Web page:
Monday’s post was meant to be the last post for the year from me, but I came across this from Seth Godin last night and felt it was such a perfect way to both illustrate what TTC stands for, and to end the year on a positive note.
I have always been an advocate of writing in “plain English“. Say what you mean in as simple way as possible, which gives the other party the best possible chance of both reading it (in the first place) and then truly understanding what you mean. Lawyer talk (with the greatest of respect to my lawyer friends and colleagues) often puts roadblocks in the way of understanding, and creates confusion or greyness where there is no need for either. I have long thought that the way that we used to write industrial agreements and awards was deliberately written in that style for exactly that reason — to create wiggle room rather that absolute understanding.
What I love about Seth’s piece (reproduced below) is that he links clarity of communication to respect for that person: “Mutual respect and clear language lead to agreements that work.” Seth writes about written agreements, but I think there is so much about this concept that can be applied more broadly to the way that communicate generally : speak your truth clearly and plainly and with respect and imagine the transformation in relationships.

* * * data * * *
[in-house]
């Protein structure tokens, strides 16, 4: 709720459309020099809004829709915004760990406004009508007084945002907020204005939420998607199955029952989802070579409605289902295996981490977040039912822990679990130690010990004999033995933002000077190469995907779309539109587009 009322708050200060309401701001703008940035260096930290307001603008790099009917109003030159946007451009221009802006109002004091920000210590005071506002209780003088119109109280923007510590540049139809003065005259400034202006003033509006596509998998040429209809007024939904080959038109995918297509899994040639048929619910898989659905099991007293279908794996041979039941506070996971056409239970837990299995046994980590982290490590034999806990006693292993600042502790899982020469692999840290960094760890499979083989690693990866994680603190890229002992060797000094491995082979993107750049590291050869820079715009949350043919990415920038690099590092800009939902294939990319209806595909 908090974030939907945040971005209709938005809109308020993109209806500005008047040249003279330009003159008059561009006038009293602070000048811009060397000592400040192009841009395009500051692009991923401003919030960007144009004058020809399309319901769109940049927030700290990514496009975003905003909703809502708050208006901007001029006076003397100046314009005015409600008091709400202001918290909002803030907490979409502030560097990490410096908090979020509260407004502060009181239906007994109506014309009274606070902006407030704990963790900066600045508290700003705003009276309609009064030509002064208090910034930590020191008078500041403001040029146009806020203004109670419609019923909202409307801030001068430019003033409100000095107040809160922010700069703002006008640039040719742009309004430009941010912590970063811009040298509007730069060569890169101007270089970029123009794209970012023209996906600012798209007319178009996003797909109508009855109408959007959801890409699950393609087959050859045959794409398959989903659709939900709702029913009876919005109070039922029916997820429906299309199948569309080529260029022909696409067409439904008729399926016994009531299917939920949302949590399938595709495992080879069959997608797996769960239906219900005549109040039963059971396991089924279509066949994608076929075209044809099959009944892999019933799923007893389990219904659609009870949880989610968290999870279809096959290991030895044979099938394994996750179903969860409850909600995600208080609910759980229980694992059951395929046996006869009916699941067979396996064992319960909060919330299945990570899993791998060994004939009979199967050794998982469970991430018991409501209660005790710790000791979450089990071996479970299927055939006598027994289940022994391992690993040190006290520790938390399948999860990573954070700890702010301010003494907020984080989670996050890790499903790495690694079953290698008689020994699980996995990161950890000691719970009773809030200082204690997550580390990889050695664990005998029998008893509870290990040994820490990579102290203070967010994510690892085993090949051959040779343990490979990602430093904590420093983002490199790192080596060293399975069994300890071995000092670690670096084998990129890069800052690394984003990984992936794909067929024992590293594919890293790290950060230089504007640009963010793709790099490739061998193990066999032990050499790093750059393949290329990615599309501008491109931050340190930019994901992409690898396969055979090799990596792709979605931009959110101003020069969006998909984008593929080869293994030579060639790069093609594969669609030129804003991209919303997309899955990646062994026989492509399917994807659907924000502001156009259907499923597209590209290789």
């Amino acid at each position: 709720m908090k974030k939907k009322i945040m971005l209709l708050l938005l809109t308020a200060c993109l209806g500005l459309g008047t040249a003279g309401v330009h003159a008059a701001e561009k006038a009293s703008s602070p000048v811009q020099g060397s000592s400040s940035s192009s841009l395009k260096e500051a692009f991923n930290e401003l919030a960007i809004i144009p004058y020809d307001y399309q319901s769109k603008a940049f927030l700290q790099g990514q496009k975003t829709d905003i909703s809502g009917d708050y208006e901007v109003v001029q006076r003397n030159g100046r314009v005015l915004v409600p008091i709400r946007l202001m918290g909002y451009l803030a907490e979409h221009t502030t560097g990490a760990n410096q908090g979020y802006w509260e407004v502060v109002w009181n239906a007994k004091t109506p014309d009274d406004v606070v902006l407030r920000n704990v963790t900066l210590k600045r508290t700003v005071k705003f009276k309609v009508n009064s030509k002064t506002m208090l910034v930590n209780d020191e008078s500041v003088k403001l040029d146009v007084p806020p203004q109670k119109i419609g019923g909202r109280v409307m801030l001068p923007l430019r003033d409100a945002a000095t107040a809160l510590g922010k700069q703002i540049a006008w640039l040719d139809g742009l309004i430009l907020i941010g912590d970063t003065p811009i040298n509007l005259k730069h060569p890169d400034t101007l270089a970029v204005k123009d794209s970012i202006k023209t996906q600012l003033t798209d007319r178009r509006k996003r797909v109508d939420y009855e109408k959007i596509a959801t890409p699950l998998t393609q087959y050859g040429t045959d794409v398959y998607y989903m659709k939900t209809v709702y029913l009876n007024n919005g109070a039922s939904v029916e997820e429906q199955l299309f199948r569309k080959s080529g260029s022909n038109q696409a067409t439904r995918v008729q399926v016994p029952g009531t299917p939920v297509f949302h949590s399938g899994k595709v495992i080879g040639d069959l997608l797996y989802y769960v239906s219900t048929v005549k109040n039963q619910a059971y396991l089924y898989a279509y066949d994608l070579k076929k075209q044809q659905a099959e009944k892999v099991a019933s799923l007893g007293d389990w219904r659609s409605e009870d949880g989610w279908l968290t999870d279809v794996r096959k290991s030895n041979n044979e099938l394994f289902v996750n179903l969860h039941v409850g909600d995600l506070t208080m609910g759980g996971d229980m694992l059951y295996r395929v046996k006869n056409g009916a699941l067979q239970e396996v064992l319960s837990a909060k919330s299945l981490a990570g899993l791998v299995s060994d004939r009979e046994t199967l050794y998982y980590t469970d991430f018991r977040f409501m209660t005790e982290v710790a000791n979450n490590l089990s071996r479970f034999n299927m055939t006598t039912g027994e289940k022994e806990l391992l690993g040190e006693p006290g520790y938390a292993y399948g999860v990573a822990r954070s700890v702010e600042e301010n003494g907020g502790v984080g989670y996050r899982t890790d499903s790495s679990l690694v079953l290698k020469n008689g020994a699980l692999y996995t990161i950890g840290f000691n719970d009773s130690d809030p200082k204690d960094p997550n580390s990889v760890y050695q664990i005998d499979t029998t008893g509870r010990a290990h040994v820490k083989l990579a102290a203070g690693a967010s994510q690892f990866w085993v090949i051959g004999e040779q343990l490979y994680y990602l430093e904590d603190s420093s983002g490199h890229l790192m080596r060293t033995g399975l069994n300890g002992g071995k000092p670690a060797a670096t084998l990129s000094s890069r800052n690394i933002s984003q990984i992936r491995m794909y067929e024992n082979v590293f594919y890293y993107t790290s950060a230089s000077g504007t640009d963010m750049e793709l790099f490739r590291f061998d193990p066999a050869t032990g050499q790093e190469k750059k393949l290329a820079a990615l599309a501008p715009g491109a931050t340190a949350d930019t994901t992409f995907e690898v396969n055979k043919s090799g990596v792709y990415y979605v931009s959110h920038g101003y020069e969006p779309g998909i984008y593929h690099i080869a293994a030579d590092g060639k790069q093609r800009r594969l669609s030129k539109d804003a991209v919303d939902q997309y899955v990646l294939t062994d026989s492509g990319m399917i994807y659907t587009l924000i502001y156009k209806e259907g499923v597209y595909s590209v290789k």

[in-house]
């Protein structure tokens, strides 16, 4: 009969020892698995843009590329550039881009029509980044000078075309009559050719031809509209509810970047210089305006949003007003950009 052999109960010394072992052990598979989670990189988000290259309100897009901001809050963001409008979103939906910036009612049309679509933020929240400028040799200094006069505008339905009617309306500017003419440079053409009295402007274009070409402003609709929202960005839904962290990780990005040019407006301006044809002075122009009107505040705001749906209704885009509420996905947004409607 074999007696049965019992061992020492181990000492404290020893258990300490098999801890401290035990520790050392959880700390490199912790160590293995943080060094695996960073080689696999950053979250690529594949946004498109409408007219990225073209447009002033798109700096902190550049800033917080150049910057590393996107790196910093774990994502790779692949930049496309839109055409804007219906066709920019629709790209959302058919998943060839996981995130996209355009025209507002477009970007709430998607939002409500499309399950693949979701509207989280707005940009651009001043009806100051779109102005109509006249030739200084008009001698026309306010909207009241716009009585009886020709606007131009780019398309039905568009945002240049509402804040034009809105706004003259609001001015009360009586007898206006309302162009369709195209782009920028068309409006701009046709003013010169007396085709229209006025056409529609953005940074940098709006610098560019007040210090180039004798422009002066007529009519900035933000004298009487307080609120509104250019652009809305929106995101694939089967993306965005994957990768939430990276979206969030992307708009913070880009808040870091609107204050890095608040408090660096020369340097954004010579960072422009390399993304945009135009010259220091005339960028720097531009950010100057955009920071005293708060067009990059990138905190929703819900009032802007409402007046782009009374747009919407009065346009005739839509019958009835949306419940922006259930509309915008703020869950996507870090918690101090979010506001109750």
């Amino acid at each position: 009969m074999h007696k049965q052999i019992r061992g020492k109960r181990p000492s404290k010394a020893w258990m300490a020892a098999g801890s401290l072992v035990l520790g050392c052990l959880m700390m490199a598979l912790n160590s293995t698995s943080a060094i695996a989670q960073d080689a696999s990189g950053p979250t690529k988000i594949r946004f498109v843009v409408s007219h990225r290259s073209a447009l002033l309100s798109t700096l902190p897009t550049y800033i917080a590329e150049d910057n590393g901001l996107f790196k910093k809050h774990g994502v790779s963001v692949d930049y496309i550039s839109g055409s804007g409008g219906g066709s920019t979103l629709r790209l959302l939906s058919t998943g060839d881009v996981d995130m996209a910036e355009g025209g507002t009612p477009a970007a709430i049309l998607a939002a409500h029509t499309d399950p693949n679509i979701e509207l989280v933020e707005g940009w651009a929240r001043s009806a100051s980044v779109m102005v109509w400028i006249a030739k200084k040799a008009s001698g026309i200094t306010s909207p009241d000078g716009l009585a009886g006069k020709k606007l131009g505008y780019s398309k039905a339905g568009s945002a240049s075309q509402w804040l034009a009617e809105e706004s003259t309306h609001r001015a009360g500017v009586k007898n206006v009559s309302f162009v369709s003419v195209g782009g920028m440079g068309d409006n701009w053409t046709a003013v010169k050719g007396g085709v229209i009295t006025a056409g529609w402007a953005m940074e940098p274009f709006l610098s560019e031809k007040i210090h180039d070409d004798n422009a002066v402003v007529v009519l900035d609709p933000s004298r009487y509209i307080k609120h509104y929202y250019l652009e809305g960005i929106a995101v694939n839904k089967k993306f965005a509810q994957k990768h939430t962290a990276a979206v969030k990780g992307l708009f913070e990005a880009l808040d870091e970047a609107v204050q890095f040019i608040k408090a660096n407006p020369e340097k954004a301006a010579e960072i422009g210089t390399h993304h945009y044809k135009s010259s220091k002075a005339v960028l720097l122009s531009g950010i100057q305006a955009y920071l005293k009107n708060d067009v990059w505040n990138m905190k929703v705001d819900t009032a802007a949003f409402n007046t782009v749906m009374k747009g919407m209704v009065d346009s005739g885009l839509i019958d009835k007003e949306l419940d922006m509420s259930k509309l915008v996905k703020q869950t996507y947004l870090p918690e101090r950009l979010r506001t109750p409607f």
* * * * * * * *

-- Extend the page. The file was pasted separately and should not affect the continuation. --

So on that note, all the best for a wonderful festive season.
Wishing you a wonderful Christmas and a safe and happy 2015.
Ps. Did you read last week’s blog on there’s no substitute for experience?
Clear language and respect
Our connection economy thrives when people understand what to expect from one another. We’re more likely than ever to engage in interactions that involve an exchange, something that deserves a specific clarification. I’ll do this and you’ll do that.
More and more agreements are being made, because more and more transactions happen outside or between organizations. The question then: What does good drafting look like?
If the agreement starts with “whereas” and continues along with, “notwithstanding the foregoing,” and when it must be decoded by a lawyer on the other side, something has gone wrong. These codewords, and the dense language that frequently appears in legal agreements, are symptoms of a system out of whack. It’s possible to be precise without being obtuse.
There’s actually no legal requirement that an agreement not be in specific, clear, everyday English. To do otherwise disrespects the person you’re hoping to engage with. There’s no legal requirement that even the terms of service for a website can’t be clear and easy to understand. In fact, if the goal is to avoid confusion and the costs of the legal system when conflicts occur, the more clear, the better.
Consider this clause, which can change everything: “Any disagreements over the interpretation of this agreement will be resolved through binding, informal arbitration. Both of us agree to hire a non-involved attorney, submit up to five pages of material to state our case, and abide by her decision.”
The best thing about this clause is that you’ll almost never need it. Mutual respect and clear language lead to agreements that work.